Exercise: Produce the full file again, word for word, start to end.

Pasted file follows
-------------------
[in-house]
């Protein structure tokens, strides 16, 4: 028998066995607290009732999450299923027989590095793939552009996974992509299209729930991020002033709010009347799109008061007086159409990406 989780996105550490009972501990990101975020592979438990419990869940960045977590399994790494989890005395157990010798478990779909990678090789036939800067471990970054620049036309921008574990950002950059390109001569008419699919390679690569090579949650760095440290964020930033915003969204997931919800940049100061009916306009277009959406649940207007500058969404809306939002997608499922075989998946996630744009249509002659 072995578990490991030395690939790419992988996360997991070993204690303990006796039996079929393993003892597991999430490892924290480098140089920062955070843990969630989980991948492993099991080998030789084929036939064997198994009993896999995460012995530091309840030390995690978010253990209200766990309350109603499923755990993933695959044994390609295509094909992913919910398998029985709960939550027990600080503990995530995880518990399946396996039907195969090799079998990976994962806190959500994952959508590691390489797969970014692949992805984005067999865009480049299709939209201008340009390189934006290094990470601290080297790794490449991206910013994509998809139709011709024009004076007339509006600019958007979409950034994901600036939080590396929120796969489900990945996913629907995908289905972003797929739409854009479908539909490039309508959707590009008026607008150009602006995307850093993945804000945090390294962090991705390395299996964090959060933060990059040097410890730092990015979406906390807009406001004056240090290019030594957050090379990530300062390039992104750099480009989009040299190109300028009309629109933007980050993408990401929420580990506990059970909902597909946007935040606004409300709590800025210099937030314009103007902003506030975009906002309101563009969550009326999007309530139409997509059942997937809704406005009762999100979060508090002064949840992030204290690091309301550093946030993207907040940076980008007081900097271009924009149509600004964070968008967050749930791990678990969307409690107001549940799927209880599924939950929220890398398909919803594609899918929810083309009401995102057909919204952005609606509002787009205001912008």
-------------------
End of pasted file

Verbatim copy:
[in-house]
């Protein structure tokens, strides 16, 4: 028998066995607290009732999450299923027989590095793939552009996974992509299209729930991020002033709010009347799109008061007086159409990406 989780996105550490009972501990990101975020592979438990419990869940960045977590399994790494989890005395157990010798478990779909990678090789036939800067471990970054620049036309921008574990950002950059390109001569008419699919390679690569090579949650760095440290964020930033915003969204997931919800940049100061009916306009277009959406649940207007500058969404809306939002997608499922075989998946996630744009249509002659 072995578990490991030395690939790419992988996360997991070993204690303990006796039996079929393993003892597991999430490892924290480098140089920062955070843990969630989980991948492993099991080998030789084929036939064997198994009993896999995460012995530091309840030390995690978010253990209200766990309350109603499923755990993933695959044994390609295509094909992913919910398998029985709960939550027990600080503990995530995880518990399946396996039907195969090799079998990976994962806190959500994952959508590691390489797969970014692949992805984005067999865009480049299709939209201008340009390189934006290094990470601290080297790794490449991206910013994509998809139709011709024009004076007339509006600019958007979409950034994901600036939080590396929120796969489900990945996913629907995908289905972003797929739409854009479908539909490039309508959707590009008026607008150009602006995307850093993945804000945090390294962090991705390395299996964090959060933060990059040097410890730092990015979406906390807009406001004056240090290019030594957050090379990530300062390039992104750099480009989009040299190109300028009309629109933007980050993408990401929420580990506990059970909902597909946007935040606004409300709590800025210099937030314009103007902003506030975009906002309101563009969550009326999007309530139409997509059942997937809704406005009762999100979060508090002064949840992030204290690091309301550093946030993207907040940076980008007081900097271009924009149509600004964070968008967050749930791990678990969307409690107001549940799927209880599924939950929220890398398909919803594609899918929810083309009401995102057909919204952005609606509002787009205001912008």